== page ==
But this usual suspect that is the terrazzo does bring some novelties under his arm in this new life that has given him the focus of trends. It may be the opportunity to notice all the advantages that it presents and that previously went unnoticed. Low-cost quality is one of the most attractive, as is the customization possibilities it contains. “Terrazzo can become a high-quality product,” says García-Asenjo. “If you do it with very small remains of marble in which you can control the color of the pieces and their finish well, it is a high-quality material for homes and other spaces. When doing it on tiles it is convenient to be very careful so that the joints look good. But it can be done on site. Although it is more expensive, and requires more skilled labor, the finish is very good and durable. At the Madrid School of Architecture there is a wonderful terrace in the halls that has been there for more than 80 years.”
It turns out that its low maintenance is another of the great assets of the terrazzo. It is very resistant, difficult to wear out and, when the case arises, it is easy to repair. “If it deteriorates, it can be polished again,” says the architect. “In addition, since it is irregular, if a piece breaks you can change it for another more or less similar one. It is not like other ceramic or stoneware floors that have a more uniform finish between pieces or that follow a pattern”.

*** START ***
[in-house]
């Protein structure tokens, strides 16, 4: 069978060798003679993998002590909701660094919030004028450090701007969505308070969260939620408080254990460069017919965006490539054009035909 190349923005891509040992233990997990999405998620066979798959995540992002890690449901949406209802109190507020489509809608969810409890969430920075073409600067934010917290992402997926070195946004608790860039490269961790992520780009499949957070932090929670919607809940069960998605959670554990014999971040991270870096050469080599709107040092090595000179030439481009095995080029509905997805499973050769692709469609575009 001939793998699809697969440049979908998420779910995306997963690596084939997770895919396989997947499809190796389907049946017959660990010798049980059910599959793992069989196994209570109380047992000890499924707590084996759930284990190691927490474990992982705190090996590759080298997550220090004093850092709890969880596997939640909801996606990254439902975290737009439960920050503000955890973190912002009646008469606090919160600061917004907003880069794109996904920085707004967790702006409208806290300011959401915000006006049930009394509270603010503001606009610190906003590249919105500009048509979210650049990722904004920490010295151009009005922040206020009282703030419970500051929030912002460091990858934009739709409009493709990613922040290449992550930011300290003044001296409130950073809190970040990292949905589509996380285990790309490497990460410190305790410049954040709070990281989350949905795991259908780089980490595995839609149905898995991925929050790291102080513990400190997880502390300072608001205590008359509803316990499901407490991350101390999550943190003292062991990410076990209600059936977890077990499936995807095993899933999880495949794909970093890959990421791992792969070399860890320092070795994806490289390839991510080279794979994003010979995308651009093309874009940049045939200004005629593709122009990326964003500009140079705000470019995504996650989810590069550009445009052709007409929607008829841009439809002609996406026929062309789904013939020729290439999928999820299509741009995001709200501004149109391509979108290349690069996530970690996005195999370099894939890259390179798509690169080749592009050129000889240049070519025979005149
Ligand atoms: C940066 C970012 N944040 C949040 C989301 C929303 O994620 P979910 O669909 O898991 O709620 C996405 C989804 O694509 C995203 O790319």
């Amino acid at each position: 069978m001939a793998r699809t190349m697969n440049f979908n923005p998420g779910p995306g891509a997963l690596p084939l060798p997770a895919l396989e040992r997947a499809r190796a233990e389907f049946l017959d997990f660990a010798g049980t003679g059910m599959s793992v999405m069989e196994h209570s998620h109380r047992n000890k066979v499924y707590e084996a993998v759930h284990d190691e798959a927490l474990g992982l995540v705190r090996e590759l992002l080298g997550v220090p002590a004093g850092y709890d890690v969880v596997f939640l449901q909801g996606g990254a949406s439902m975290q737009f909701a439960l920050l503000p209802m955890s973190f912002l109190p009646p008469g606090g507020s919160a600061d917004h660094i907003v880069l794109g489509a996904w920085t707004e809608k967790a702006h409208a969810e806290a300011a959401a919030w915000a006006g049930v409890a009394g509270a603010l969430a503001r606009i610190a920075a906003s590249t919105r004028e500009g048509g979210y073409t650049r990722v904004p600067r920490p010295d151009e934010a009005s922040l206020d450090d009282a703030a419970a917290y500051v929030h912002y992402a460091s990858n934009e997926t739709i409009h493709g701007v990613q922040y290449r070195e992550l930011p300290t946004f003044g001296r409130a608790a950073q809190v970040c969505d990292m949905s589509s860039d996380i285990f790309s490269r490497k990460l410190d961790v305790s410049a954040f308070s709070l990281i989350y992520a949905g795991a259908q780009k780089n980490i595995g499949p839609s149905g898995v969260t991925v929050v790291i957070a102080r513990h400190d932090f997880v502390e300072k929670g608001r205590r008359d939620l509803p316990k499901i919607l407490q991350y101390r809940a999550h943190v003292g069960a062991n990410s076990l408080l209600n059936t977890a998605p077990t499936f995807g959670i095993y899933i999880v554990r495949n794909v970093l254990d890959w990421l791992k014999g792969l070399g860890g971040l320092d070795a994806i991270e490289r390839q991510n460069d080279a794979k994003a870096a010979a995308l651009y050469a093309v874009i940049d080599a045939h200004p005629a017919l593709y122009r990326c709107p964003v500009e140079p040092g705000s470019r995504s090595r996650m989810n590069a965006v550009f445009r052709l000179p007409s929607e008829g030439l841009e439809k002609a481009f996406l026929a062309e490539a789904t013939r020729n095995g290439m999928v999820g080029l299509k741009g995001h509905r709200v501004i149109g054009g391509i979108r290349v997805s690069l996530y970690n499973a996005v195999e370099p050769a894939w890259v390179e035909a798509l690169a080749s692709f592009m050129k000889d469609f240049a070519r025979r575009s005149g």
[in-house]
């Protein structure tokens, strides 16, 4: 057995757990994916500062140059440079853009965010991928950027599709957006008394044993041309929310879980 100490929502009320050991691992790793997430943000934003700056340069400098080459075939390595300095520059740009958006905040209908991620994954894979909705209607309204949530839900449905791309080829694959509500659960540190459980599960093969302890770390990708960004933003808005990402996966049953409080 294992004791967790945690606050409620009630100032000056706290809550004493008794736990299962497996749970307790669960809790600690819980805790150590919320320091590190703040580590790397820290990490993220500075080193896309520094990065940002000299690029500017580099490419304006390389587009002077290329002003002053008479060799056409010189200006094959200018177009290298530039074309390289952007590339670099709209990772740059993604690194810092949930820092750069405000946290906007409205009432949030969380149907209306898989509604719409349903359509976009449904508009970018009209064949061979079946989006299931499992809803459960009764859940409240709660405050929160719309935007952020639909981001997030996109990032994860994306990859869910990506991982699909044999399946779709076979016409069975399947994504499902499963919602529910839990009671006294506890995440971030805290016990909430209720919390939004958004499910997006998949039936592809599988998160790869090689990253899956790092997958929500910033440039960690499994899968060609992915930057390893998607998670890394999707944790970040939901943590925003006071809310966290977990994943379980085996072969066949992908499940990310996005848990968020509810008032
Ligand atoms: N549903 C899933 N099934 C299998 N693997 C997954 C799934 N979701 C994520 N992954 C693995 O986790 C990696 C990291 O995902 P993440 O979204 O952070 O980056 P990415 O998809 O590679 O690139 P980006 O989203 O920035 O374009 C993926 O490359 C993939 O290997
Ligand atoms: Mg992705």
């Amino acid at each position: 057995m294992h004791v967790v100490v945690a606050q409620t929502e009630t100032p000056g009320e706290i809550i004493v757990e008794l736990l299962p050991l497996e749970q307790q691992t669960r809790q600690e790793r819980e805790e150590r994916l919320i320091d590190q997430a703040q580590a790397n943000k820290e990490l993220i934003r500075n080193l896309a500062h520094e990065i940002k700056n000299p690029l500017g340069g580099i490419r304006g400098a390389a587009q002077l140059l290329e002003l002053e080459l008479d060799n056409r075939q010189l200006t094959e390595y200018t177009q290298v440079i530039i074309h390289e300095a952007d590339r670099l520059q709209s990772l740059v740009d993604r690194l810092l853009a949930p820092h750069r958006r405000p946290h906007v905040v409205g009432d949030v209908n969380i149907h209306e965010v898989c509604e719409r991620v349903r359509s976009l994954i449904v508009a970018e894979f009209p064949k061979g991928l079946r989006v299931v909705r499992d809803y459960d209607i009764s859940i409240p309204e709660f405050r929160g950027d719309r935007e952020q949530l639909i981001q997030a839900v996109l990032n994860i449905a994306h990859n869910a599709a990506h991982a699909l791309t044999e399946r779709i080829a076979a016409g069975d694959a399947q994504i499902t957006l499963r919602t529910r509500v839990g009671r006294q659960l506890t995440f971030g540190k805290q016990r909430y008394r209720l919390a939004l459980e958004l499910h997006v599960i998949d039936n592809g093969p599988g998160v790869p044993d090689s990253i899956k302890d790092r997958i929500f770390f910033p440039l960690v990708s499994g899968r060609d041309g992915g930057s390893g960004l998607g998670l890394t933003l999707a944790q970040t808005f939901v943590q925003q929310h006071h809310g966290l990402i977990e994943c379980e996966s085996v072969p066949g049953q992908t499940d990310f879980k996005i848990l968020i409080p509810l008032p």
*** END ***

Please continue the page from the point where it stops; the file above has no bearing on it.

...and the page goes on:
Going back to its condition as a relatively sustainable material, beyond its recycled origin, it presents other qualities that make it interesting in terms of ecological footprint. For example, it is a material that can help maintain the temperature of a room, mitigating the need to resort to turning on the air conditioning. “Like almost all stone materials, it is fresh and retains a cold touch that makes it comfortable in summer,” says the architect. “It has good thermal inertia, which means it takes time to cool down or heat up. This is good for some types of heating or air conditioning, because it can withstand heat or cold well. If you combine it with underfloor heating, both with hot water for heating and cold water for air conditioning, it will maintain the temperature and reduce energy costs.”
This may be one of those occasions in which the trend loop surprises, placing the accent and returning attention to a material that was always there, and in which perhaps not enough attention had been paid.